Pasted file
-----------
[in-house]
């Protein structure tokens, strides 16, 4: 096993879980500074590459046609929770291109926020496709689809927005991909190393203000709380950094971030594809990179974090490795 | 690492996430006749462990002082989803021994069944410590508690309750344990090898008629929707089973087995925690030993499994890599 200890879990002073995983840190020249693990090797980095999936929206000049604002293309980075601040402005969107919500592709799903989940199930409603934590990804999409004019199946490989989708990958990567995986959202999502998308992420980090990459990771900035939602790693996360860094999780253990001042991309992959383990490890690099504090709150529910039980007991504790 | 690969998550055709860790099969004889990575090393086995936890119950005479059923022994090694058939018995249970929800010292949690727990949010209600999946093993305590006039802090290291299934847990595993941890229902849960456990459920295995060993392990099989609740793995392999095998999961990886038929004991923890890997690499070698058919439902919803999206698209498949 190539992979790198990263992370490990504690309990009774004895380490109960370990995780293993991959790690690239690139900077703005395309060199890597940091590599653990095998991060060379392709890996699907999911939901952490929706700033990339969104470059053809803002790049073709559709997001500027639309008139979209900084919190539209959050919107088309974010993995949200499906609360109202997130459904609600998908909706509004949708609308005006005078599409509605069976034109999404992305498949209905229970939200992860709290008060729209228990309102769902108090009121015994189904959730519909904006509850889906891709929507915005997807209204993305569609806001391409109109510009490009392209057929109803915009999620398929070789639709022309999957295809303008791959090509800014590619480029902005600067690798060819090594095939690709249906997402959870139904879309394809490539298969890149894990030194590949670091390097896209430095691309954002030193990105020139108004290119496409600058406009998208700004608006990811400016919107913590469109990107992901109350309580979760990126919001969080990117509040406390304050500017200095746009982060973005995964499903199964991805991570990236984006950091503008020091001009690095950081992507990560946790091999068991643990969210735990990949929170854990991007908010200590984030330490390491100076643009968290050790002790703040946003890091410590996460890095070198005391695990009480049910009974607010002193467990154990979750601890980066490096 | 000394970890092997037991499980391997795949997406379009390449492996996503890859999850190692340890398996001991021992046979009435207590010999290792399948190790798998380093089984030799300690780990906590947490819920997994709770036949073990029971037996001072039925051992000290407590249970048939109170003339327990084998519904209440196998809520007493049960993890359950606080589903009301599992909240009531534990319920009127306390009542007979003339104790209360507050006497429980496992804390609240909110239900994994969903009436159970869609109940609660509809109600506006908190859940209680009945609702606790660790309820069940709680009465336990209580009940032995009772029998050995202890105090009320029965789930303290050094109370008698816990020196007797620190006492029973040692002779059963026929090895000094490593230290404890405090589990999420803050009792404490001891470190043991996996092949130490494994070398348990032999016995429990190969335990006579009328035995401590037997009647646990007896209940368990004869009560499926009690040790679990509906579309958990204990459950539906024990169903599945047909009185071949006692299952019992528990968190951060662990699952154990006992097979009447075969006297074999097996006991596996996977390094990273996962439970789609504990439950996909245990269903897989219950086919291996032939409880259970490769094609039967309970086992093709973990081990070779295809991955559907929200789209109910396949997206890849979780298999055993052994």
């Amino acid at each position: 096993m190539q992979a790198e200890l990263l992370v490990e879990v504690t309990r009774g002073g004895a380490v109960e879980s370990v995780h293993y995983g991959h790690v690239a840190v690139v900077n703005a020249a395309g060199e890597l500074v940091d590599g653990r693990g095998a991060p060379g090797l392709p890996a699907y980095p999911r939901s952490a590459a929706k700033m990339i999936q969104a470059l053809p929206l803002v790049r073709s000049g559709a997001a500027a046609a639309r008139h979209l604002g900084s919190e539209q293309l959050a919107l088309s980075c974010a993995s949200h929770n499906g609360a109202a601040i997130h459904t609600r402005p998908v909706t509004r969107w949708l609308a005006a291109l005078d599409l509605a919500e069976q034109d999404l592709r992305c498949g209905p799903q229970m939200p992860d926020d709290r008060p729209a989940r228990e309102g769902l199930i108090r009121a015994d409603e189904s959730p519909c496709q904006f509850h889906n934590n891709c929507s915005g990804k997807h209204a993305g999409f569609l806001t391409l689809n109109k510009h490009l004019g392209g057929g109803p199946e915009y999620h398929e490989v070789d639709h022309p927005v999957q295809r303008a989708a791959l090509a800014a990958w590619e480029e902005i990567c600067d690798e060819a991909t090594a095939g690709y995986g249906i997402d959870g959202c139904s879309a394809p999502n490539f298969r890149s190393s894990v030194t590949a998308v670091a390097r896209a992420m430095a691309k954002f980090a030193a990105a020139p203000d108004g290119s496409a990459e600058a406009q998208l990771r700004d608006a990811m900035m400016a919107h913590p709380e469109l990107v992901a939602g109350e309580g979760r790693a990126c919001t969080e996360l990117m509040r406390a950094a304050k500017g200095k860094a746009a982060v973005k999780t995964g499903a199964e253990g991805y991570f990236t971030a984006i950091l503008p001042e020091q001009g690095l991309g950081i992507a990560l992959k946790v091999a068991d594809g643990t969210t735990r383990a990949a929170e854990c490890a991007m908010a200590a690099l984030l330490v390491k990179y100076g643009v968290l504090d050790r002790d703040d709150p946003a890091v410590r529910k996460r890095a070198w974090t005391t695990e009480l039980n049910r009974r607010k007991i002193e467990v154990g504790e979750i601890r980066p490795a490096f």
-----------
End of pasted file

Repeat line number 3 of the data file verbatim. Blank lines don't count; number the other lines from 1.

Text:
């Amino acid at each position: 096993m190539q992979a790198e200890l990263l992370v490990e879990v504690t309990r009774g002073g004895a380490v109960e879980s370990v995780h293993y995983g991959h790690v690239a840190v690139v900077n703005a020249a395309g060199e890597l500074v940091d590599g653990r693990g095998a991060p060379g090797l392709p890996a699907y980095p999911r939901s952490a590459a929706k700033m990339i999936q969104a470059l053809p929206l803002v790049r073709s000049g559709a997001a500027a046609a639309r008139h979209l604002g900084s919190e539209q293309l959050a919107l088309s980075c974010a993995s949200h929770n499906g609360a109202a601040i997130h459904t609600r402005p998908v909706t509004r969107w949708l609308a005006a291109l005078d599409l509605a919500e069976q034109d999404l592709r992305c498949g209905p799903q229970m939200p992860d926020d709290r008060p729209a989940r228990e309102g769902l199930i108090r009121a015994d409603e189904s959730p519909c496709q904006f509850h889906n934590n891709c929507s915005g990804k997807h209204a993305g999409f569609l806001t391409l689809n109109k510009h490009l004019g392209g057929g109803p199946e915009y999620h398929e490989v070789d639709h022309p927005v999957q295809r303008a989708a791959l090509a800014a990958w590619e480029e902005i990567c600067d690798e060819a991909t090594a095939g690709y995986g249906i997402d959870g959202c139904s879309a394809p999502n490539f298969r890149s190393s894990v030194t590949a998308v670091a390097r896209a992420m430095a691309k954002f980090a030193a990105a020139p203000d108004g290119s496409a990459e600058a406009q998208l990771r700004d608006a990811m900035m400016a919107h913590p709380e469109l990107v992901a939602g109350e309580g979760r790693a990126c919001t969080e996360l990117m509040r406390a950094a304050k500017g200095k860094a746009a982060v973005k999780t995964g499903a199964e253990g991805y991570f990236t971030a984006i950091l503008p001042e020091q001009g690095l991309g950081i992507a990560l992959k946790v091999a068991d594809g643990t969210t735990r383990a990949a929170e854990c490890a991007m908010a200590a690099l984030l330490v390491k990179y100076g643009v968290l504090d050790r002790d703040d709150p946003a890091v410590r529910k996460r890095a070198w974090t005391t695990e009480l039980n049910r009974r607010k007991i002193e467990v154990g504790e979750i601890r980066p490795a490096f």